Source: Unsplash
Source: Unsplash

Today, we’ll talk about some issues surrounding the components that make up goal number 8 of the UN Sustainable Development Goals (SDGs).

As part of the SDGs, the target of goal number 8 is to achieve (by 2030) ‘sustained, inclusive and sustainable economic growth, full productive employment and decent work for everybody.’ Yes! It sounds amazing! Most importantly, thinking about the fact that access to jobs, fair income and equal work opportunities are crucial in the fight against poverty, goal number 8 appears to be spot-on.

How is this going to be achieved? We know businesses, large multinational corporations (MNCs), industries, and governments have a role to play. However, as individuals and citizens of the world, what role do we have to play? How can we contribute to achieve this goal? A lot can be said, but my passion steers me towards one direction: perhaps we may start by changing the way we think and what we consume.

But first let’s take a moment to explore six components of the goal. According to the International Labour Organization (ILO), economic growth can be achieved by providing decent work and, in general terms decent work stands for:

• No child labour or forced labour
• Access to jobs
• Jobs with dignity
• Equality
• Fair income
• Safe working conditions

Decent work is productive work for women and men in conditions of freedom, equality, security and human dignity. It involves opportunities for work that deliver fair income; provide security in the workplace and social protection for workers and their families. But what are the implications behind these components?

The former General Director of ILO, Juan Somavia, said: “Decent work is at the heart of the search for dignity for the individual, stability for the family and peace in the community.”

In general terms, this suggests making global labour fair. How do we as individuals influence this? Consider this quick demonstration with chocolate: we all love chocolate, we buy it and consume it all the time, and for many special occasions. However, did you know that 80% of the cocoa that you consume comes from Africa and is harvested by children? Countries such as Côte d’Ivoire (Ivory Coast) and Ghana produce majority of chocolate in the world and 1.8 million children in those countries work in the cocoa fields (Slave Free Chocolate). Those countries have huge problems in child slavery, and children are vulnerable to brutal labour practices and have been trafficked from other countries that are in conflict zones to work in cocoa plantations. This essentially infringes on their human and basic rights to education and health.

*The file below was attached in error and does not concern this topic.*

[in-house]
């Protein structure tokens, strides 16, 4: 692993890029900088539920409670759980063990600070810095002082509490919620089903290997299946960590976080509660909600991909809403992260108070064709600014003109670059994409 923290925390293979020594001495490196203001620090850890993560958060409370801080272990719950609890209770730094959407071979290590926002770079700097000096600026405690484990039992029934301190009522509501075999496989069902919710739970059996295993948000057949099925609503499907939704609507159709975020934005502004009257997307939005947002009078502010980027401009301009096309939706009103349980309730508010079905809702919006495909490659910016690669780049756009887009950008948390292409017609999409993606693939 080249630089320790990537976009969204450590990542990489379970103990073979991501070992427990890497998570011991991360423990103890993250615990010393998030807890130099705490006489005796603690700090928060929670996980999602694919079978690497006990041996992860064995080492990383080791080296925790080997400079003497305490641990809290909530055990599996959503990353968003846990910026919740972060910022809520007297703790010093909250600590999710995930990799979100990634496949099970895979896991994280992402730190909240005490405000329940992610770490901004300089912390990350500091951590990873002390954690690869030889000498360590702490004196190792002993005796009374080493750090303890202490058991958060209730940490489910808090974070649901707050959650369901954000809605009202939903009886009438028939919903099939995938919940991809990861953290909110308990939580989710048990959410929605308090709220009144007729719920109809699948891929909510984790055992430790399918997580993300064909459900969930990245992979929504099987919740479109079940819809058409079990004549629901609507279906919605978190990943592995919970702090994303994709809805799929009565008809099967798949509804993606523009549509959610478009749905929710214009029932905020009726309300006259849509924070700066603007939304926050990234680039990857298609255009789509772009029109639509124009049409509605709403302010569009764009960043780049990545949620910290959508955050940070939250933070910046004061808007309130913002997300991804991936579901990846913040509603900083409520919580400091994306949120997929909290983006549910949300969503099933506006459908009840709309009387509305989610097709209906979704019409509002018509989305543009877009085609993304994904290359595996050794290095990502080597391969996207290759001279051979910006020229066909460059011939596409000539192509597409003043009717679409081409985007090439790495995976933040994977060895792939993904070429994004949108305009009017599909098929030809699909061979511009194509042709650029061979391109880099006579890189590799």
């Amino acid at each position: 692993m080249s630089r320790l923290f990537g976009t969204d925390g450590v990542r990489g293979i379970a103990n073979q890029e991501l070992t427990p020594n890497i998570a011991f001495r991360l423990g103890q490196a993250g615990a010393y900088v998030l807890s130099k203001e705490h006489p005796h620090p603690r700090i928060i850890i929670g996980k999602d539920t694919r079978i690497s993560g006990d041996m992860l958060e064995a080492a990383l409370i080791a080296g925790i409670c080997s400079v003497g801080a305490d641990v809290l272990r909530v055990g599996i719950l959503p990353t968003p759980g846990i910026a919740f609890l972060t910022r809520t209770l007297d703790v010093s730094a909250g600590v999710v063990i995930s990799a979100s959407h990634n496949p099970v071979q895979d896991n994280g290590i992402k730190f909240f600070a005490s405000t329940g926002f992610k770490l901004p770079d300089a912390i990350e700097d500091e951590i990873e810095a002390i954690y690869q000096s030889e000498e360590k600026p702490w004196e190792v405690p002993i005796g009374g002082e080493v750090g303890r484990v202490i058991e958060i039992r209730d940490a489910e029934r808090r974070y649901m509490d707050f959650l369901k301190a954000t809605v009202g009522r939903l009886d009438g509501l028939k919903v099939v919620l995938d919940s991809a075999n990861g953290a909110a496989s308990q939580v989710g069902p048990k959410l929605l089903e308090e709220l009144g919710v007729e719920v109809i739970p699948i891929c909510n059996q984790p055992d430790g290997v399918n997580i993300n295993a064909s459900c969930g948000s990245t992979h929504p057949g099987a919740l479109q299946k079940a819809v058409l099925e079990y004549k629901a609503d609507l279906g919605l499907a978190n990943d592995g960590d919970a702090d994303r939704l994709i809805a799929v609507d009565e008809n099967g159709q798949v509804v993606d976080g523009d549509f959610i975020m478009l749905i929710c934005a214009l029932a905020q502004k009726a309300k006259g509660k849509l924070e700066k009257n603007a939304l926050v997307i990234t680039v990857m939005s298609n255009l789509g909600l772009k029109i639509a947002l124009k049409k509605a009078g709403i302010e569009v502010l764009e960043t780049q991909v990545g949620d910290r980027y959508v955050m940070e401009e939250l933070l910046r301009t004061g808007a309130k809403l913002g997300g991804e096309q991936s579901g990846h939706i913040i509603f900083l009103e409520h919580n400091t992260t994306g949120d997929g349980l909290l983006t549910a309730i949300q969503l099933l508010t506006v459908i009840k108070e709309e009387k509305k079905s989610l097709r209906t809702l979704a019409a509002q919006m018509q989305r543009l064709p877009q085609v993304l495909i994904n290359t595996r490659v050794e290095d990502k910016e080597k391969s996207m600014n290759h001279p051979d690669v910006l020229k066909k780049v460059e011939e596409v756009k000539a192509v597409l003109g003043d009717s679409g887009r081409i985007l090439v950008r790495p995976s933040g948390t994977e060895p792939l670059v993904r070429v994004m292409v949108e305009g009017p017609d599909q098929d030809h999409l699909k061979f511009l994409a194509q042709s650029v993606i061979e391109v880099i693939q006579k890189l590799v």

According to the ILO there are some 168 million children that are currently living under slave-like conditions of forced labour, and a great part of that number comes from the production of goods that we consume daily in our lives such as coffee, cotton and chocolate. More specifically, the ILO estimates reveal that about 59% of child labourers aged between the ages of 5 and 17 work in the agricultural sector, 7% of them work in industries including mining, construction and manufacturing, and about 25.4% work in services including retail trade, restaurants and transport.

Thus, across our daily lives, one way or another, depending on what we buy, we may be promoting child labour. Auret Van Heerden, a labour-rights activist suggests that the responsibility does not only rest on MNCs and governments. We, as individual, need to play an active role in ensuring an ethical supply chain.  We need to engage in ethical consumption of the products we buy.

But here is where it gets tricky. Does engaging in ethical consumption mean poor families would enjoy basic rights but at the detriment of their income? Poor families in most developing countries largely rely on child labour in order to have access to basic necessities. Thus, without getting the kids out there to work, families may wallow in poverty, and suffer from significant hunger. As part of the campaign to promote the basic human rights of poor families and to eradicate child labour, advocates have argued that consumers need to steer clear from items produced under poor labour conditions. However, this may deny some families the right to eat.

At one point, I would have boldly declared: “I want a better world free of child labour. Watch what you consume!”

There’s a hidden dilemma in all this though. Do we choose products made under conditions of child labour to help poor families afford their basic needs; or do we uphold global standards for human rights, free of child labour. Which is the correct way forward?